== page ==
The members of B’nai Adath worked hard to restore the building to a semblance of its former glory. Air conditioning had been installed to mitigate the heat that would be generated by over 400 Israelite worshippers on a hot day in August. A large flat screen T.V. was patched into the dining hall to accommodate the overflow of guests who could not fit into the sanctuary. For most of this building’s history, women were consigned to sit in the balconies overlooking the sanctuary. On this day (and in recent years) women occupied the entire right half of the mezzanine. And, as a unprecedented civic courtesy, the New York City police department closed the streets and stationed uniformed officers at both synagogues for our protection.
The prayers were chanted by Chazzan Odeya Israel and Gabbie Azriel. Their voices combined in such a way as to open the very gates of heaven to our prayers. Although they were reciting the traditional liturgy, there was an ineffable quality to their davenning that stirs the soul of every listener and directs their spirits upward. Even if one did not understand Hebrew, the cadence of their praying translated the words into a universal language that you understood with your heart rather than your ears. It was moving and quintessentially Israelite. And, even though the assembly at that service represented various traditions of the Israelite diaspora, when we began to sing it was as if our shared spiritual ancestry brought us into harmony. It was announced that the desired attire for the day was to be white with black accessories. Thus there was a regal uniformity that united us body and soul.
After the Torah was read the scrolls were dressed, the silver pointer, breast plate, and most importantly, the sparkling crown was once again affixed to the top of Torah. The African drummers began to beat out the rhythm to the Old Testament hymn “Marching to Zion” and a procession began that encircled the sanctuary. As we marched, people made their way to the end of each pew where they might reach out their hands to touch the Torah as it went by. Young and old delighted in the opportunity to get closer to that ancient document that is the bedrock of our faith. Once the Torahs were returned to the ark, the rabbis retreated to a separate chamber where they changed into special vestments that were custom made for the inauguration. While this transition was taking place the choirs never stopped singing.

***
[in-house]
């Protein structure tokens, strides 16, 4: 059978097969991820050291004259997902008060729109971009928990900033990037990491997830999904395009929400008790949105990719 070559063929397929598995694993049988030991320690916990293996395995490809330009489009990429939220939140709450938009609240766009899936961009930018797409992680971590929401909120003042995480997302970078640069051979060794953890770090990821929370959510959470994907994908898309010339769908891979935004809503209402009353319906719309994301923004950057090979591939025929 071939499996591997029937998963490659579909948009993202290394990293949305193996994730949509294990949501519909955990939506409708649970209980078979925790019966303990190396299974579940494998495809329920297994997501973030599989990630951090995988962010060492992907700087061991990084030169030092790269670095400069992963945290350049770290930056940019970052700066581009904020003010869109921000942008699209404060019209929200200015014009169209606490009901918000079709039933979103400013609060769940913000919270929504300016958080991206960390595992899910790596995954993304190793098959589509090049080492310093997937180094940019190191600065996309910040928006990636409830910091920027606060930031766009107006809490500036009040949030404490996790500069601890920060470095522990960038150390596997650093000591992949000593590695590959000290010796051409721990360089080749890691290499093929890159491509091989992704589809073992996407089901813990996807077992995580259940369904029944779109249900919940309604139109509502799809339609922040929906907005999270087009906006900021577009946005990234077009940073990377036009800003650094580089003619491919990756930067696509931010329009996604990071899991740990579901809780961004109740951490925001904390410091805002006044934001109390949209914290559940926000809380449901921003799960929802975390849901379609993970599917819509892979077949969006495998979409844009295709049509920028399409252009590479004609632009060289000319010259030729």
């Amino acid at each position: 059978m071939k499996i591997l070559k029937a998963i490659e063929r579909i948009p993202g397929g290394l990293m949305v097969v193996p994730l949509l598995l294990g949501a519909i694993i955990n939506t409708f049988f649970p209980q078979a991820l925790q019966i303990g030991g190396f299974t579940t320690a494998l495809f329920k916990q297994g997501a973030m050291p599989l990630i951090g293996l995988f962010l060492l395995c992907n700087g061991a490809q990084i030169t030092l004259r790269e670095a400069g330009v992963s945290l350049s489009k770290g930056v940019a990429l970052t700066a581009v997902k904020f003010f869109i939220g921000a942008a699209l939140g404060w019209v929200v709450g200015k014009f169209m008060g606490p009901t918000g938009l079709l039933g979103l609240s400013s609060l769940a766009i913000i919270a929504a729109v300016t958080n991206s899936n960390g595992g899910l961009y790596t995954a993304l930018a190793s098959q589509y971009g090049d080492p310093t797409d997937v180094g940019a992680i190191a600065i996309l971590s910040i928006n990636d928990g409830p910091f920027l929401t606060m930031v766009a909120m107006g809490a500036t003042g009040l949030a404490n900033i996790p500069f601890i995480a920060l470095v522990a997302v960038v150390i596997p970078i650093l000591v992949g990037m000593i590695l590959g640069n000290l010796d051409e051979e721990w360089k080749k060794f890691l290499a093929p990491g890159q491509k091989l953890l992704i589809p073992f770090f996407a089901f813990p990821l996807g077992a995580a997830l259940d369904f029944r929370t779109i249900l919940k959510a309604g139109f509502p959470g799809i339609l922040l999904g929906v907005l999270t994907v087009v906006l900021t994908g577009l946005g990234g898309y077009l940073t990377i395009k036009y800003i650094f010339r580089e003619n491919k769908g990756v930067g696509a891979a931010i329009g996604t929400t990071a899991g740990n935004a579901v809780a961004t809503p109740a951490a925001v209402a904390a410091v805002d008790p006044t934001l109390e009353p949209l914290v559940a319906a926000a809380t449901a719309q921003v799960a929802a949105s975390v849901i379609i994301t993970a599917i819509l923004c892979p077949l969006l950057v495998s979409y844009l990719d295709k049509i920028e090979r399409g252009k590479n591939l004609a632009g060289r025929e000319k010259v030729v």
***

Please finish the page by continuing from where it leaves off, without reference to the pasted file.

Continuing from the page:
When the doors to the chamber at the rear of the synagogue were opened, Cantor Nathaniel Davis began a second procession more solemn than the first. He chanted the words of the Shema, a song that declared the oneness of God, in a slow melodious tone. He was followed by a counsel of elders comprised of men and women who are respected for their wisdom and integrity. Next in order where the rabbis and official delegates from African Israelite communities. Finally, Chief Rabbi Funnye was escorted to the bimah by an honor guard.
As Chief Rabbi Funnye stood on the bimah he was given the tokens of his new office consisting of a mitre, robe, and a hand-carved yad (pointer for reading the Torah) that was the size of a small scepter. The rabbis also presented him with their congregational yads as a pledge of loyalty. The chief rabbi’s head was anointed with oil. The oath of office was administered by Rabbi Sholomo Levy and Rabbi Baruch Yehudah who is the spiritual leader of B’nai Adath. Rabbi Funnye was encircled by his colleagues. As they laid their hands upon him Rabbi Eliyhau Yehudah prayed a powerful prayer and bestowed a mighty blessing upon their new leader.